The culmination of the Jung Yumi films, in which a young film student unsuccessfully navigates the attentions of several competing men, none of whom see her for who she actually is, blinded by their perceptions of her prettiness, her innocence, her artistic sense, and so on. This cycle began with Lost in the Mountains, a short film in which Jung vacillates between the love of a professor (Moon Sungkeun) and a fellow film student (Lee Seongyun). After some time away, she runs into each man in turn and drinks a lot. The same three actors reprised their relative positions in the triangle in Oki’s Movie, which in its four-part structure presents three separate short films about the love triangle, each roughly corresponding to the perspective of one of the principals. The third film is only loosely related: in In Another Country, Jung plays a woman hiding out with her mother in a hotel. To pass the time, she writes three different stories about a French woman (Isabelle Huppert) who gets caught up in infidelity with an older man (in the second story played by Moon Sungkeon) while also flirting with a gregarious lifeguard (played by Yoo Junsang). Finally, in Our Sunhi, Jung, as Sunhi, returns to her old haunts after some time away in search of a recommendation letter from her old film professor (Kim Sangjoong). The initial letter is cold and not very complimentary, but when Jung suggests the possibility of romance, the professor revises the letter into a glowing statement of admiration. At the same time, Jung meets, separately, two old flames, both fellow students, one from her class (Munsu, played by Lee Seongyun) and another slightly older (Jaehak, played by Jung Jaeyoung), both of whom are still in love with her, both of whom Jung gets drunk with, and one of whom she even seems to kind of like.
The problem, as is almost always the case for women in Hong Sangsoo films, is that none of the men see Sunhi as anything other than a collection of virtues, which they each in turn describe to each other in exactly the same terms, none of them knowing that they’re all thinking of the same woman. Sunhi has one clear goal: she wants desperately to get out of town, but to do so she has to navigate through these needy, obnoxious, self-obsessed men who have a vision of her that has very little relation to reality beyond the obvious fact that she is very pretty (as they see her, she is their Sunhi). Again and again in Hong’s movies, women are described as ideals: the best person, good, innocent, pure, brave, honest. Or they are described according to the scheme outlined by Kim Euisung in The Day He Arrives: name a quality (shyness) and then assert the presence of its opposite underneath (bravery), the kind of Astrology 101 that everyone should see through, but the men keep doing it (and it even seems to work sometimes, as on the very woman to whom Kim explains this method). These are the conditions by which Sunhi is not seen, and yet she chooses to hang around these men anyway, and not entirely for the mercenary purpose of getting her recommendation letter. For Sunhi too, rather than simply being a victim of male sexual aggression, has a sex drive of her own: she thinks Jaehak is just as pretty as he thinks she is. And even, towards the end, she seems genuinely open to the idea of an affair with the professor.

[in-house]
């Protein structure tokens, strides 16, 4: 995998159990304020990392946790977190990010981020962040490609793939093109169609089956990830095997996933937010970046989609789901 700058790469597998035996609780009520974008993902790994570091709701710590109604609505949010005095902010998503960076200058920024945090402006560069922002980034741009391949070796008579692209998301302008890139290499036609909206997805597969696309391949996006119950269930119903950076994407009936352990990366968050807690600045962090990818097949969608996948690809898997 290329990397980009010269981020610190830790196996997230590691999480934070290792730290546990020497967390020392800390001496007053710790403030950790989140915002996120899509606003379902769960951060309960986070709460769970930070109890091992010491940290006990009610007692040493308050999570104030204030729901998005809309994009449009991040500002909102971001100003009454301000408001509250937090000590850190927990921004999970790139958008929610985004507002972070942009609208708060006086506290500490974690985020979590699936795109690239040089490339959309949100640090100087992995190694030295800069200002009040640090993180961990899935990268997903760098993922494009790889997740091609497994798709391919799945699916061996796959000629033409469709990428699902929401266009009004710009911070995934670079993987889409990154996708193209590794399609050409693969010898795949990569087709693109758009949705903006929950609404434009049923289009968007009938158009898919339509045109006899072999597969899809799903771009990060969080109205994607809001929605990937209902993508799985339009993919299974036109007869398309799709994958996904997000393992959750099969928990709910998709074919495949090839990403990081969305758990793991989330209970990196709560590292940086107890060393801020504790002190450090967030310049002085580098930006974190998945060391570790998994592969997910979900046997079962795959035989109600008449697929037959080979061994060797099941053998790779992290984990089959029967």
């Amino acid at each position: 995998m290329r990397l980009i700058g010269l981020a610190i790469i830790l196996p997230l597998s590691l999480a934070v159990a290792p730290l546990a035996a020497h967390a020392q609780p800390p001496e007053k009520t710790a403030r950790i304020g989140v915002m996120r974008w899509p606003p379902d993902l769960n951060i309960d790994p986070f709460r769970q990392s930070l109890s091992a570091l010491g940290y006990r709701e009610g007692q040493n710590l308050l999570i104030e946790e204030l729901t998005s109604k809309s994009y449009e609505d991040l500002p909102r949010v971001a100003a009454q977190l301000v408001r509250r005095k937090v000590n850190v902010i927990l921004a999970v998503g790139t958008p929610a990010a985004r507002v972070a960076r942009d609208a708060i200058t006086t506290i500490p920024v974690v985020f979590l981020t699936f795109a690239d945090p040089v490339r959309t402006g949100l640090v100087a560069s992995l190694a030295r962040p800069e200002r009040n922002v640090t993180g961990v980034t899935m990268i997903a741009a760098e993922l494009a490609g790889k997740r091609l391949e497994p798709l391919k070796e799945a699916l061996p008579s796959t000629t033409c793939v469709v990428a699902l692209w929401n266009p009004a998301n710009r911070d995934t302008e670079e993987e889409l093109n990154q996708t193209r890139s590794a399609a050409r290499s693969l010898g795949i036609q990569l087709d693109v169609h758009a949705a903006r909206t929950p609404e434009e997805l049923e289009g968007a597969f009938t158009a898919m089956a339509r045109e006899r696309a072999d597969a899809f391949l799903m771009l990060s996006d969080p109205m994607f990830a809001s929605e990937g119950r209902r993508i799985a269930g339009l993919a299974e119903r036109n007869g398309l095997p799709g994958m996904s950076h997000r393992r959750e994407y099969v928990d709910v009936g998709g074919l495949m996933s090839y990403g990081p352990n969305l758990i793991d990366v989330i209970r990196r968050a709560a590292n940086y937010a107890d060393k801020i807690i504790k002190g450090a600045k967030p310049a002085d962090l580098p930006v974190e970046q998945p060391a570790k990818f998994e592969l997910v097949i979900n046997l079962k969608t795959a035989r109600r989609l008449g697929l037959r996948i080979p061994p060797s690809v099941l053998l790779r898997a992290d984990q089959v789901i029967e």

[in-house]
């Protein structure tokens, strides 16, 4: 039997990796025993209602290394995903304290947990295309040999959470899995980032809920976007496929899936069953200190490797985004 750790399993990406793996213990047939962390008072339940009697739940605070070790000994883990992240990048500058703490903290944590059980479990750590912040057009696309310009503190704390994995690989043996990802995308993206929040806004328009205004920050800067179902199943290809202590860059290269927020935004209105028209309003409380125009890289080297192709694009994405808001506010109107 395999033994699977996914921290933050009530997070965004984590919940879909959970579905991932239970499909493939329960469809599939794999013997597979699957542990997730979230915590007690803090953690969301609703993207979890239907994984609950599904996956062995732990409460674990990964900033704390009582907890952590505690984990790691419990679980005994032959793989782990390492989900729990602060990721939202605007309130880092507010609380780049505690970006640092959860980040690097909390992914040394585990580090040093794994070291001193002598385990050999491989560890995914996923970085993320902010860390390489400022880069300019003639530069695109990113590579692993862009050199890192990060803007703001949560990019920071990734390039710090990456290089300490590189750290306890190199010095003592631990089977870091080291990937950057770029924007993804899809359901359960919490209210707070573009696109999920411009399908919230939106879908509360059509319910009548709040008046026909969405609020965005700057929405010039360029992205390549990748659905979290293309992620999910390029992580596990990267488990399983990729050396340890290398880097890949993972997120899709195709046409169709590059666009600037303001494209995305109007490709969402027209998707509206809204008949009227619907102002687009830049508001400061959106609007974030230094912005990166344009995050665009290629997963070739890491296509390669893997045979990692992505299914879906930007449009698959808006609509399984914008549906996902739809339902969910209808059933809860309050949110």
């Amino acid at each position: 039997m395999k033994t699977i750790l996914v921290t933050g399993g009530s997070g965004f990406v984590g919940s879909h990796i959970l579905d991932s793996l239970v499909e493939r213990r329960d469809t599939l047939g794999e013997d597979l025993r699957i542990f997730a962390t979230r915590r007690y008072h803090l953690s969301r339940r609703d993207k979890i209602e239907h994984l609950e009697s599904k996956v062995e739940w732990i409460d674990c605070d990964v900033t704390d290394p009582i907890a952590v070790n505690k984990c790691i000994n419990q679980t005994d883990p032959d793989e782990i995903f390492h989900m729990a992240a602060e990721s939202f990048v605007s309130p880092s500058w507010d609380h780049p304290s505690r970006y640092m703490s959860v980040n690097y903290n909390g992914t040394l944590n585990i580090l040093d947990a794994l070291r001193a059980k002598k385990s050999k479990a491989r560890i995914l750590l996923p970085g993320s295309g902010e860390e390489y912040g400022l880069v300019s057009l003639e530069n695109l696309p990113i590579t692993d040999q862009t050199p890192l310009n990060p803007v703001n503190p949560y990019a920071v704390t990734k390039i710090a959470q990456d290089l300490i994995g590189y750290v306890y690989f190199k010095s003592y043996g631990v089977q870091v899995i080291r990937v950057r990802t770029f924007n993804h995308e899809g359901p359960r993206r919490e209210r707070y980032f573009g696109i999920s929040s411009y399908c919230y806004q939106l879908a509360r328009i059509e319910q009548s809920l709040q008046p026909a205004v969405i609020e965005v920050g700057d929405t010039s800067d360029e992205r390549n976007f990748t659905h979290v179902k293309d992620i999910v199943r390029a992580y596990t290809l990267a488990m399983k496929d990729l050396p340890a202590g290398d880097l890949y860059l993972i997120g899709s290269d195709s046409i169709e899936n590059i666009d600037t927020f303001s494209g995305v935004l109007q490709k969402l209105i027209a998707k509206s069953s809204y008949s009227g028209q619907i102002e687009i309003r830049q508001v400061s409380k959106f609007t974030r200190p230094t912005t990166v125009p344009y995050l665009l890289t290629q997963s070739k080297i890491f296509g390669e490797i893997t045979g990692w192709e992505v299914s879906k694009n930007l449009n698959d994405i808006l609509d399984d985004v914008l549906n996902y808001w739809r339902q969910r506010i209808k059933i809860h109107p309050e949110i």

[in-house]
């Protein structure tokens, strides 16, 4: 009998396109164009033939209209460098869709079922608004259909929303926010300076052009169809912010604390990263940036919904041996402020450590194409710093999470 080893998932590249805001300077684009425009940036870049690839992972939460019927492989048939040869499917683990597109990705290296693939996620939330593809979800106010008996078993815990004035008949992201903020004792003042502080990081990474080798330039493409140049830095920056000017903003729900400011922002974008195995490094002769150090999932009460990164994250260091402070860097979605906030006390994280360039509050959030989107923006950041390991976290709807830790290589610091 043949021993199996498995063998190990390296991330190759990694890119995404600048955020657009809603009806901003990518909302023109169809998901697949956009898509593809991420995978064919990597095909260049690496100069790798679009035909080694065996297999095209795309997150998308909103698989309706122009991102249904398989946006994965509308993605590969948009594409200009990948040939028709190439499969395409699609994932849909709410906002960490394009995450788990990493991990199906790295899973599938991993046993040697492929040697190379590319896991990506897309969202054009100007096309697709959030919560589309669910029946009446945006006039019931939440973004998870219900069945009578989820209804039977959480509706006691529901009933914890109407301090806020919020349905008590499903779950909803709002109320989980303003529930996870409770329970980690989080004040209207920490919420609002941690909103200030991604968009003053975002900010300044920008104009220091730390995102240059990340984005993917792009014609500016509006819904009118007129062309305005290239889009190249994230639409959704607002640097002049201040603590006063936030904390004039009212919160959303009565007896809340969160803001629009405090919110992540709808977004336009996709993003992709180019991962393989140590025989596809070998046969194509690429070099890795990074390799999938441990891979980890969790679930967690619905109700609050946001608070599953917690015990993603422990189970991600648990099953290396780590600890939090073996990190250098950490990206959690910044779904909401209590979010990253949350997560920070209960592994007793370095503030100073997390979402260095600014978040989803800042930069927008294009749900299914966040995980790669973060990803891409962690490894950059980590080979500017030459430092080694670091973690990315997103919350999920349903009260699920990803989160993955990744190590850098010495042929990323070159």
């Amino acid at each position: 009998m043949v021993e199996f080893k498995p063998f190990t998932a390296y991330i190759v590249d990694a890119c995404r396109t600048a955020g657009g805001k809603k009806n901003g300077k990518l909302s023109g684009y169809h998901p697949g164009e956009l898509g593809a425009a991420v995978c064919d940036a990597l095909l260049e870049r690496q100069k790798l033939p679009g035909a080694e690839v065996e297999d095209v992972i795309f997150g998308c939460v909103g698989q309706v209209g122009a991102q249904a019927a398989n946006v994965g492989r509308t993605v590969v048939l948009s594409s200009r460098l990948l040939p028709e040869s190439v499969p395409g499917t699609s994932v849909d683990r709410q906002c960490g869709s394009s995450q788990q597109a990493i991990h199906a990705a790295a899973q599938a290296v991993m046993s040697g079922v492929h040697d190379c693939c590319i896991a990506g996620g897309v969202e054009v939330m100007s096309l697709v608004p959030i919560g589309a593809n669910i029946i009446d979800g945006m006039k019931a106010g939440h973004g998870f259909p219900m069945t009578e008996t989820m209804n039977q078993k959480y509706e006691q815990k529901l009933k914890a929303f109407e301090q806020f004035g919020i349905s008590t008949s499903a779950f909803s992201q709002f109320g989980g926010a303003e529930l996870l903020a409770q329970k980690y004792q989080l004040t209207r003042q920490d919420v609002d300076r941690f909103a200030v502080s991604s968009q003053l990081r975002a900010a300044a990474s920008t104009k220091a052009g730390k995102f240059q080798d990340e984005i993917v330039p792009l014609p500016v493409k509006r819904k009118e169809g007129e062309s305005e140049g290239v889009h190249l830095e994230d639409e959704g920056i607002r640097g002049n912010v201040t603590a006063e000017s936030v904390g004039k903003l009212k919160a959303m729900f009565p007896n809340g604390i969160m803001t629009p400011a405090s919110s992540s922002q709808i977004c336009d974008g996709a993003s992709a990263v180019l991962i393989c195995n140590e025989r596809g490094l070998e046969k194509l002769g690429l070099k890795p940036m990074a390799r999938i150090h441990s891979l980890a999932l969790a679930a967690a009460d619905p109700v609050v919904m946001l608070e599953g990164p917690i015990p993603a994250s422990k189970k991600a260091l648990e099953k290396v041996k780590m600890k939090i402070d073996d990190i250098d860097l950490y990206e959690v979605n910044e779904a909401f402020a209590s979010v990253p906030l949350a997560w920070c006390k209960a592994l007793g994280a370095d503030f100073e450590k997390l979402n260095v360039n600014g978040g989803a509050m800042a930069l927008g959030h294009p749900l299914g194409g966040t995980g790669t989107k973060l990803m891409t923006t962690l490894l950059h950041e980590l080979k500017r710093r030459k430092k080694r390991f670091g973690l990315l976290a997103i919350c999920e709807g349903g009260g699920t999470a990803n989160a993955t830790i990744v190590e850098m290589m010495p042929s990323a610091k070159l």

She is saved from that fate, though, by the chance fact that all three men are obsessed with her. It leads them all to the same place, one of those massive fort complexes/parks that so dominate later Hong films. She’s there to meet the professor, but lets slip her location to Munsu, while the professor does the same with Jaehak. When Sunhi wanders off to the restroom, each of the other men shows up, and what had been, for the entirety of the film, a series of two-shots, the standard Hong composition, suddenly becomes a three-shot, with no room left for Sunhi. Receiving a surreptitious text message, she manages to slip away, leaving the three men to wander the complex, alone. We, and I suspect they, never see Sunhi again.
The Jung Yumi movies were a major step forward for Hong, completing the process begun in Tale of Cinema and Woman on the Beach of allowing the women to take over his narratives from the insecure, often outright terrible, men who had driven almost all of his earlier work. This not only allows new perspectives on the same basic situations, but it also makes the movies much more fun to watch. Rather than acerbic satires on terrible men and the women they terrorize (Woman is the Future of Man, for example), Hong finds a fuller expression of human foibles, both major and minor. I like to think of Oki as the author of these films, having graduated from film school and writing new parts for herself, always seeking to understand the triangles she finds herself in and always struggling against the demands of film form and narrative structure (“two turning points!”). I like to think that her escape here is her way out, just as a love of fried chicken seems to be the way out for Ye Jiwon, the heroine of Turning Gate and Hahaha. Kim Minhee’s solution, in her four films thus far, appears to be simply leaving the men behind (as in Right Now, Wrong Then, The Day After, On the Beach at Night Alone, and possibly Claire’s Camera). But no Hong heroine has yet been able to convince a man to see her for herself, rather than his imposed idea of what a woman should be, with the lone, glorious exception of Minjeong in Yourself & Yours.